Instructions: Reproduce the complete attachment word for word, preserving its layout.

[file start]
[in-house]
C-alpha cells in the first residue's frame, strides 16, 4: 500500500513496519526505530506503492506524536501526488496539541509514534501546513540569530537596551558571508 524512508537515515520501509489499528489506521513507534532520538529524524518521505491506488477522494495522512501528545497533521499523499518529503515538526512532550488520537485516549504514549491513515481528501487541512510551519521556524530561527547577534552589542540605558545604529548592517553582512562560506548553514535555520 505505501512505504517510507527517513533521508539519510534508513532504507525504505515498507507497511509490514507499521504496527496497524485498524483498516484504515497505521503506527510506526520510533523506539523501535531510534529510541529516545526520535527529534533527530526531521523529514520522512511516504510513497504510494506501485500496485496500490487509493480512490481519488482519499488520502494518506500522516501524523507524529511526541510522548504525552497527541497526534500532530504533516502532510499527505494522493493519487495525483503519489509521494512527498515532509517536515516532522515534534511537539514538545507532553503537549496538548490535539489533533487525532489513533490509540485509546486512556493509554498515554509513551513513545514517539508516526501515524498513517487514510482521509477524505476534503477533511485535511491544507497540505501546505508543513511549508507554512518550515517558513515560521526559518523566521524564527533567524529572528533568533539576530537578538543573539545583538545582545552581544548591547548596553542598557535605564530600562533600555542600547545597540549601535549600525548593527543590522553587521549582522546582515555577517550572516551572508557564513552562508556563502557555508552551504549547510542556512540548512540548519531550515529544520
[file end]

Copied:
[in-house]
C-alpha cells in the first residue's frame, strides 16, 4: 500500500513496519526505530506503492506524536501526488496539541509514534501546513540569530537596551558571508 524512508537515515520501509489499528489506521513507534532520538529524524518521505491506488477522494495522512501528545497533521499523499518529503515538526512532550488520537485516549504514549491513515481528501487541512510551519521556524530561527547577534552589542540605558545604529548592517553582512562560506548553514535555520 505505501512505504517510507527517513533521508539519510534508513532504507525504505515498507507497511509490514507499521504496527496497524485498524483498516484504515497505521503506527510506526520510533523506539523501535531510534529510541529516545526520535527529534533527530526531521523529514520522512511516504510513497504510494506501485500496485496500490487509493480512490481519488482519499488520502494518506500522516501524523507524529511526541510522548504525552497527541497526534500532530504533516502532510499527505494522493493519487495525483503519489509521494512527498515532509517536515516532522515534534511537539514538545507532553503537549496538548490535539489533533487525532489513533490509540485509546486512556493509554498515554509513551513513545514517539508516526501515524498513517487514510482521509477524505476534503477533511485535511491544507497540505501546505508543513511549508507554512518550515517558513515560521526559518523566521524564527533567524529572528533568533539576530537578538543573539545583538545582545552581544548591547548596553542598557535605564530600562533600555542600547545597540549601535549600525548593527543590522553587521549582522546582515555577517550572516551572508557564513552562508556563502557555508552551504549547510542556512540548512540548519531550515529544520